So, how many of you are already fed up with the mainstream coverage of The Da Vinci Code?
I think the nice puff piece interview with Ron Howard and Tom Hanks in Entertainment Weekly was the official start of the tsunami. Not that you will learn much from it other than that — believe it or not — there are uptight Christians out there who are upset about what is clearly, clearly just an ordinary work of fiction.
Oh well. Whatever. Never mind.
In recent months, a very interesting debate/discussion/argument has broken out in which people are asking how traditional Christians should respond to the movie (since 40 million books failed to get the attention of some church leaders). Some people think the right approach is to ignore it. Some want to “debate it,” using the movie as a hook for evangelism. I have not, praise be, heard anyone talking about some kind of attention-grabbing wave of protests. There have been interesting variables on these positions. Click here for a USA Today story on the various sites dedicated to all of this.
Now I am a “debate the culture” kind of guy and have been for years. I think this novel is impossible to ignore. The question, to me, is whether the definitive statement of Dan Brown’s evangelistic screed — for his own postmodern, semi-Gnostic version of Christianity — is the novel or the movie.
… (It’s) crucial to note that Brown is not opposed to faith or to Christianity. He is only opposed to forms of Christianity that hold fast to the faith’s 2000 years of doctrine on issues such as salvation, Christology, moral theology, the Trinity, the Resurrection and a few other picky details. …
Truth is, Brown is a liberal, feminist Christian whose views would be right at home in thousands of mainline, progressive churches and the seminaries that prepare men and women to stand at their altars. He also sees himself as someone who is searching for that crossroads where modern science, the sexual revolution and all the world religions meet and work out their differences in the embrace of an all-embracing goddess, god or pantheon of gods to be negotiated at some point in the future. But the key to the Gospel According to Dan Brown is not who is right, but who is wrong.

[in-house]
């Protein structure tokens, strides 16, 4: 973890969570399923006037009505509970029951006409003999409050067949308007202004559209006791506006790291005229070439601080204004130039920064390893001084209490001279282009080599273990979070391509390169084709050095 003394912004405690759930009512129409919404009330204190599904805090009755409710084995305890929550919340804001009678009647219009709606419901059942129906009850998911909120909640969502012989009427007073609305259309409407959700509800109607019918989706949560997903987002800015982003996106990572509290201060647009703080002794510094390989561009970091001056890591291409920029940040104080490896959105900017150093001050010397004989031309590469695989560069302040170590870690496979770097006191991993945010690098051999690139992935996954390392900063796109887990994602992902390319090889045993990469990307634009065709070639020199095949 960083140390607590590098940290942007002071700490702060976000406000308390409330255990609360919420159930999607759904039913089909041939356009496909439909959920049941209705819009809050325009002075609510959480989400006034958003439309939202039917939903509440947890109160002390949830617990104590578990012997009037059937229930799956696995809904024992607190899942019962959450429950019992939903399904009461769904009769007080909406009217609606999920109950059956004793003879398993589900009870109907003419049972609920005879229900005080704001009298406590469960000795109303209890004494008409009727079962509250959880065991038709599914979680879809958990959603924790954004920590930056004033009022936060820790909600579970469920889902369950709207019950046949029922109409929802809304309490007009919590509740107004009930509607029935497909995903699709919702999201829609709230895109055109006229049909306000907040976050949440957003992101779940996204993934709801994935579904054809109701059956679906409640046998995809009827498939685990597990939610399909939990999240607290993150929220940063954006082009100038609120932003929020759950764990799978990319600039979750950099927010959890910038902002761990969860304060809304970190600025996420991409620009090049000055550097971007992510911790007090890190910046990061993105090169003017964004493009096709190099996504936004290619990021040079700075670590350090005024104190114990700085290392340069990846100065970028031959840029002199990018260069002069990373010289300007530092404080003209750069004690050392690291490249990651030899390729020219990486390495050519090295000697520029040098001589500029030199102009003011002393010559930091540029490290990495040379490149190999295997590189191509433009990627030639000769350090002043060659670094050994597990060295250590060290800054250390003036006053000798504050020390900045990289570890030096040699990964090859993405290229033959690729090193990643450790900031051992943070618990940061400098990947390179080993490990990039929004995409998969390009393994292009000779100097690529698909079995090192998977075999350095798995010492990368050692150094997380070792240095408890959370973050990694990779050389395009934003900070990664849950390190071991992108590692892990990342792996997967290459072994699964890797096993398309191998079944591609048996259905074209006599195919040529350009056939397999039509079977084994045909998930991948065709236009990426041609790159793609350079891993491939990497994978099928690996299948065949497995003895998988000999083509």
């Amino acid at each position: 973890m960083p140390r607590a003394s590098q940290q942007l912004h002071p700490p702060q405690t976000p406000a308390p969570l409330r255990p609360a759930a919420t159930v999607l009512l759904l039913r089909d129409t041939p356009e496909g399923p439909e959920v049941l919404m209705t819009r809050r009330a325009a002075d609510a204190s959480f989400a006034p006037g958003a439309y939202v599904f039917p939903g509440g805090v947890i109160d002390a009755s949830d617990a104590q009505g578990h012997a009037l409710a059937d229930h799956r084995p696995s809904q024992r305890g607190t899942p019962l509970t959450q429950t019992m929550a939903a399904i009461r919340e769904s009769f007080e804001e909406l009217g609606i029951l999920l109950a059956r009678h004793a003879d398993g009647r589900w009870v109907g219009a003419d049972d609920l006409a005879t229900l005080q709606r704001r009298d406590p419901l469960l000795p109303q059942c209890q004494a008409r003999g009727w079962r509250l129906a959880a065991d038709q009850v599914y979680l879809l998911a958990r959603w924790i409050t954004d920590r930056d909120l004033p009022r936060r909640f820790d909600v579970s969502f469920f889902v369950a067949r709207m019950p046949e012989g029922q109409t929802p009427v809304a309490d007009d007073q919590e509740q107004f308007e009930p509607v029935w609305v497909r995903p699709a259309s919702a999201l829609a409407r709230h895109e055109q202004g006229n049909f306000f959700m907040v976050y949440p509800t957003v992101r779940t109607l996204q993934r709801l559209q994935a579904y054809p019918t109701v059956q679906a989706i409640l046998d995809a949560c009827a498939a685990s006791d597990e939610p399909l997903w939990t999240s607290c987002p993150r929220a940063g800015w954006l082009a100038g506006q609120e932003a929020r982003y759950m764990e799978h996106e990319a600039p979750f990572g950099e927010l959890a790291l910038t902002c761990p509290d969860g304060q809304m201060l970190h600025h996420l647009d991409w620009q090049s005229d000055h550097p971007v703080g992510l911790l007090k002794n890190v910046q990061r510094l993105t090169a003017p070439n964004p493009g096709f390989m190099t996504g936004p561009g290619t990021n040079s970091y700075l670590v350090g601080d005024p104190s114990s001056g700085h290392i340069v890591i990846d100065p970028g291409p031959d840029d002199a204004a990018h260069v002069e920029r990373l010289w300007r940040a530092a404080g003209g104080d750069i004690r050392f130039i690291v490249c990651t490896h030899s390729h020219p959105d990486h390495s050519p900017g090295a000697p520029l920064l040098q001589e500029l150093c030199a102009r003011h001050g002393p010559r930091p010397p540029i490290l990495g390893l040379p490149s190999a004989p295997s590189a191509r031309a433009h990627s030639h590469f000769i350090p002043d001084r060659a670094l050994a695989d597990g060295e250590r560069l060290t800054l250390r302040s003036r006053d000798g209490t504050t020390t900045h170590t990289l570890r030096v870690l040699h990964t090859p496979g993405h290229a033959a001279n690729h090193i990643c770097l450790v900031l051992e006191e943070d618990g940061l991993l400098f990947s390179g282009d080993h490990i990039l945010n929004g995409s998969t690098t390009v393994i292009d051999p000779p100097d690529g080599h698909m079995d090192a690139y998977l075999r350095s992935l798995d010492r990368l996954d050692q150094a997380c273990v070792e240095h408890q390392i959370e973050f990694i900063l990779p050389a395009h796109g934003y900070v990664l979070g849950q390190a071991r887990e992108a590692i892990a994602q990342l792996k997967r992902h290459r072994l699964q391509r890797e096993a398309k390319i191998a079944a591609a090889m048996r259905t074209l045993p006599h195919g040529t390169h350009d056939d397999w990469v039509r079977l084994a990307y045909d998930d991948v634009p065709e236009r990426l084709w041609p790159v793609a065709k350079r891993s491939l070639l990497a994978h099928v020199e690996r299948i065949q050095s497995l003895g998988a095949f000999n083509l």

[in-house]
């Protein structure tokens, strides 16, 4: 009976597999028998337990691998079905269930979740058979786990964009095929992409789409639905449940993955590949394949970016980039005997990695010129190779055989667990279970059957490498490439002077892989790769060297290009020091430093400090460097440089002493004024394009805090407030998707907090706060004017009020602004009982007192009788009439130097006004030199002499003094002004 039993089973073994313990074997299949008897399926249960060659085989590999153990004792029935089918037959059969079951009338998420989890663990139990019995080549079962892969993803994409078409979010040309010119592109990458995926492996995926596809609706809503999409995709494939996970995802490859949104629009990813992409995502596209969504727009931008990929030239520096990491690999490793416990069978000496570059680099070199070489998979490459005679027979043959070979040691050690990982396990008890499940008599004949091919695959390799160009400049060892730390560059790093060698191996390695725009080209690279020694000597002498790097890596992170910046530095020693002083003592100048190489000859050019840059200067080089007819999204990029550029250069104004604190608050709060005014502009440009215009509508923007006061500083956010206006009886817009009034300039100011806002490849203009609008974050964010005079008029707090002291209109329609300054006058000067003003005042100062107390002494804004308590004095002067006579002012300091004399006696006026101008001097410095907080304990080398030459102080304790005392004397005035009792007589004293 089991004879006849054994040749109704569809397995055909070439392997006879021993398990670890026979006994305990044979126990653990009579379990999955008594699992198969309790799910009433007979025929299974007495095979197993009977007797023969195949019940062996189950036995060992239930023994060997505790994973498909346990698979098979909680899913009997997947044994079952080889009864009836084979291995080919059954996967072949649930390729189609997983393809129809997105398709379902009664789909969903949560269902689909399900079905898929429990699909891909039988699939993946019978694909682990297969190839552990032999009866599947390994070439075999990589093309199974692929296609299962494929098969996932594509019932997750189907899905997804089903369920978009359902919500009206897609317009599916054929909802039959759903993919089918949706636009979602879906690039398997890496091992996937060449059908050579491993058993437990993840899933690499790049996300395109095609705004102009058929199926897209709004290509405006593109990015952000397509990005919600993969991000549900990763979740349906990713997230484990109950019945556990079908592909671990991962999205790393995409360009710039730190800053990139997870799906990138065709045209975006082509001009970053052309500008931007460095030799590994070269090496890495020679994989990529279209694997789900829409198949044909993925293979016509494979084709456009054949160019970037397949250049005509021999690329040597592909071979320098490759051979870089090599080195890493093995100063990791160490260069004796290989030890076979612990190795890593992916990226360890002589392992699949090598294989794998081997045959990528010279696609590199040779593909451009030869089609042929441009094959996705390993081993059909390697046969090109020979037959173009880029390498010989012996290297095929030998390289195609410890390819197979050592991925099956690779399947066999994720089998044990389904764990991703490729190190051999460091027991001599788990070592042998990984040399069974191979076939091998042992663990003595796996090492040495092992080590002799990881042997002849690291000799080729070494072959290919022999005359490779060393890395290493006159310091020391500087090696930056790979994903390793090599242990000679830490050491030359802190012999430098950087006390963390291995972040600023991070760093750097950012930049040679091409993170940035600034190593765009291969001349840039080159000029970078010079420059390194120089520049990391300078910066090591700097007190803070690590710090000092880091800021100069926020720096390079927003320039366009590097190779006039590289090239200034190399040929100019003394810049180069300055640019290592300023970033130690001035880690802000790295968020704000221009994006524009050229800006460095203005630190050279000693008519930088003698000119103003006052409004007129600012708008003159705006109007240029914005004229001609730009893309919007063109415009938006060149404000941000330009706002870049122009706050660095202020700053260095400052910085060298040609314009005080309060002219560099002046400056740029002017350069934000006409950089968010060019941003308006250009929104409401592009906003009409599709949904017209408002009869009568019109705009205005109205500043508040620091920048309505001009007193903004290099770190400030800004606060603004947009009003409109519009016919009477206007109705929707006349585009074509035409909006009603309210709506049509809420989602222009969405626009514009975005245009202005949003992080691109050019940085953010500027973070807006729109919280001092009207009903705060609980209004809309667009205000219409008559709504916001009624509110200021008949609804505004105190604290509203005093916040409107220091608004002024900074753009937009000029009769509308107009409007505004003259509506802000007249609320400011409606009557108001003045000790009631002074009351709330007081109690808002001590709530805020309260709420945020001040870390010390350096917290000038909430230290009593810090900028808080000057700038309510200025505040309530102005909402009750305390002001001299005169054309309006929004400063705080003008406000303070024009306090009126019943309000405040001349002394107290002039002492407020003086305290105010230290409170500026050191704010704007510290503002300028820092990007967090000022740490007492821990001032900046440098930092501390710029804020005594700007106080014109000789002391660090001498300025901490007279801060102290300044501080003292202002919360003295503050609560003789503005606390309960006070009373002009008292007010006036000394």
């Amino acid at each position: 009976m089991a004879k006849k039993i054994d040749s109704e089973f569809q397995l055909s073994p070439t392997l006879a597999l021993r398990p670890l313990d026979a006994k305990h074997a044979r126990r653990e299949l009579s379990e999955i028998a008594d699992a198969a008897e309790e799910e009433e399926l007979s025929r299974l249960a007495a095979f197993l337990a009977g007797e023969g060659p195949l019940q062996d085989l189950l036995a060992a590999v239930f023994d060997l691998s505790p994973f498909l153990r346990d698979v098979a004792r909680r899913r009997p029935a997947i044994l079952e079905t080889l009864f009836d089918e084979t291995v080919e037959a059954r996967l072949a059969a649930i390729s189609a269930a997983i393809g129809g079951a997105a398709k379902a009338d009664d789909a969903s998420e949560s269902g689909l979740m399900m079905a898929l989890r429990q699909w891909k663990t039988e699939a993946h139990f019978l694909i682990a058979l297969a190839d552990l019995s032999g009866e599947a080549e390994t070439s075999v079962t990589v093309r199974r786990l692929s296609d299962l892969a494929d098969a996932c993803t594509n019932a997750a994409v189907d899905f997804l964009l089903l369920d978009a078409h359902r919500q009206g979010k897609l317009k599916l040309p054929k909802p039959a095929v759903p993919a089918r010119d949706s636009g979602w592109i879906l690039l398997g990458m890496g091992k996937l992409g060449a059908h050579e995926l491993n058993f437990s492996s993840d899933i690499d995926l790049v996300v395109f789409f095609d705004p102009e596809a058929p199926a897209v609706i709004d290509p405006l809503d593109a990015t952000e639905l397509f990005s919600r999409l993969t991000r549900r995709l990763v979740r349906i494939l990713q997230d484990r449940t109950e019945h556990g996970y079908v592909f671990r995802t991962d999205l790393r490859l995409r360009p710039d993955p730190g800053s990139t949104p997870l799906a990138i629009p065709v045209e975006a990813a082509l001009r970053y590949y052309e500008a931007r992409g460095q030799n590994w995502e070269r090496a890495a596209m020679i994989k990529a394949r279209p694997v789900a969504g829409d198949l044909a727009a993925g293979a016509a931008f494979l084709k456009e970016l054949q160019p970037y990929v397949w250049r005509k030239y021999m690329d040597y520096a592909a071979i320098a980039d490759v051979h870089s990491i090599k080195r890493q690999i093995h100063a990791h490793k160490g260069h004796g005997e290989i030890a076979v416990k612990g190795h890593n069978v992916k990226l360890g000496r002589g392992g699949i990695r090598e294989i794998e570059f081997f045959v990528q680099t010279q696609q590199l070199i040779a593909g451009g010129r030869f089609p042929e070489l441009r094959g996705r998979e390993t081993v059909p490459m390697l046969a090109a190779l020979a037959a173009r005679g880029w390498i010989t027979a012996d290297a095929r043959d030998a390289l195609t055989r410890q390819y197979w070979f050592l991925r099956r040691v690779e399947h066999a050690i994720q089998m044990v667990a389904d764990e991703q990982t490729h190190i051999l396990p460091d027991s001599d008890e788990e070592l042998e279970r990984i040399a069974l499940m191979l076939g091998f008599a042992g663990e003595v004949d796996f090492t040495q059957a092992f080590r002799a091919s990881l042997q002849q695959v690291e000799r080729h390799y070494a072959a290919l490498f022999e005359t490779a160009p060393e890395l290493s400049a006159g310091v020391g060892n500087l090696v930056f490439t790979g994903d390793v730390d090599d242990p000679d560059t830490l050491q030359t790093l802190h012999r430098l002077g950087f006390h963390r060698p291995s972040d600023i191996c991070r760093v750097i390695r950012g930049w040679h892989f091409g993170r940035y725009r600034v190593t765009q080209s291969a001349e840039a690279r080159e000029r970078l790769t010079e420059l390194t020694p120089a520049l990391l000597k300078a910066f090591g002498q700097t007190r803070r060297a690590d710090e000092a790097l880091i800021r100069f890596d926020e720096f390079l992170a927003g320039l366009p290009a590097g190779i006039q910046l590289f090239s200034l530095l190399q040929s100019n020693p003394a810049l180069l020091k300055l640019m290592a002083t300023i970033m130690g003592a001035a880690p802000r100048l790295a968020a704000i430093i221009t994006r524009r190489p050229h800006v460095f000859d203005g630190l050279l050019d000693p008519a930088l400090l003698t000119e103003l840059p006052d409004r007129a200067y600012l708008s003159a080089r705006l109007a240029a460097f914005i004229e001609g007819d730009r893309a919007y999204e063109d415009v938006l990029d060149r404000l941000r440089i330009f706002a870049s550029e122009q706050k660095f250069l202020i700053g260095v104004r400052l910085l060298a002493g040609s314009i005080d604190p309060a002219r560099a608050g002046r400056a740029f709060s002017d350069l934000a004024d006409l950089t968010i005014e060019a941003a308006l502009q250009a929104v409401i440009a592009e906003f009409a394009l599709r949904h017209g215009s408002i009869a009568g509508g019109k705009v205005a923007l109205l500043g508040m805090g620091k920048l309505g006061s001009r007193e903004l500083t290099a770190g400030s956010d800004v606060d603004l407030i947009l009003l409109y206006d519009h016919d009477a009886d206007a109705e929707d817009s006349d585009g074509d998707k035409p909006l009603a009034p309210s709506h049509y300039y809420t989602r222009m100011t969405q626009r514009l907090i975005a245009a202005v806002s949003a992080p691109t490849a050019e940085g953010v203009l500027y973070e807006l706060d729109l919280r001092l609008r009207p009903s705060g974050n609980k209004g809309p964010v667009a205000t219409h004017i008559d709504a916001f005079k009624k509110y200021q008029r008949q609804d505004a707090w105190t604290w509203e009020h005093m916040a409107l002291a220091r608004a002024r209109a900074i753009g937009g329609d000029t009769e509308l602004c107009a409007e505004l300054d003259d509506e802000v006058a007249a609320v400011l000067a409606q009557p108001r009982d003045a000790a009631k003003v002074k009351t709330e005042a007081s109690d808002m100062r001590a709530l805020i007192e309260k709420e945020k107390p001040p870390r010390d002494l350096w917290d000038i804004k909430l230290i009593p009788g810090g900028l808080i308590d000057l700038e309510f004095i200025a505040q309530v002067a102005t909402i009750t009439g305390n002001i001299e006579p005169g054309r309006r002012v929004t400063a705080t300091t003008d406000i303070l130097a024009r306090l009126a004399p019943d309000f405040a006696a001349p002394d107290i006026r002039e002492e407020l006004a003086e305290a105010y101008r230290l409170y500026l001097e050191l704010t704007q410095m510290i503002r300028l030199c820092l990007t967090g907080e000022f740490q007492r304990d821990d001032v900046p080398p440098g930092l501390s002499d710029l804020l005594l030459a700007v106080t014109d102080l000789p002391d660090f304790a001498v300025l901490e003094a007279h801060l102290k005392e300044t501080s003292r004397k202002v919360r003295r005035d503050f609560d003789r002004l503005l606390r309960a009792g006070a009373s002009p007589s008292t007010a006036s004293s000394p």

The bottom line: Anyone who truly wants to know what Brown is all about should skip the movie and read The Da Vinci Code instead, along with Angels & Demons, which preceded it.
There are many articles to read on these subjects (let us know the best you have found), but I want to point to one in particular — Catholic-nun-turned-screenwriter Barbara Nicolosi’s piece in Christianity Today entitled “Let’s ‘Othercott’ Da Vinci.” For her, the bottom line is that The Da Vinci Code is so warped and anti-Christian — yes, anti-Catholic most of all — that it is wrong to urge people to go see it, even if the ultimate goal is some kind of piggyback evangelism.
Thus, Barbara is a bit ticked off:
DVC as great opportunity for evangelism? Hmmm. The climate of evangelism is not consistent with a posture of defiance and cynicism. Is slander an opportunity? Is angry superiority an opportunity? DVC represents all the “opportunity” that the Roman persecutions offered the early Church. Rah. And here’s another thing that troubles me about the “opportunity for dialogue” stance. The debate is all on hell’s terms. … DVC represents a debate in which the questions start with Satan’s presumptions.
So what does Nicolosi want people to do?
Here’s the twist. She wants people to buy a movie ticket the day that DVC comes out, only for a different movie.
On DVC’s opening weekend — May 19-21 — you should go to the movies. Just go to another movie. That’s your way of casting your vote, the only vote Hollywood recognizes: The power of cold hard cash laid down on a box office window on opening weekend. Use your vote. Don’t throw it away. … The major studio movie scheduled for release against DVC is the DreamWorks animated feature Over the Hedge. The trailers look fun, and you can take your kids. And your friends. And their friends. In fact, let’s all go see it.
Here’s my point in bringing this up.
Legions of reporters are about to spill oceans of ink during the next few weeks about The Da Vinci Code. I think it’s important for journalists to realize that there are people out there in Middle America and even the blue zip codes who have viewpoints other than one that can be called “fundamentalists who hate open-minded people in Hollywood.” It’s time for reporters to be creative and find some alternative “experts” and quote machines.
It’s journalism. Just do it.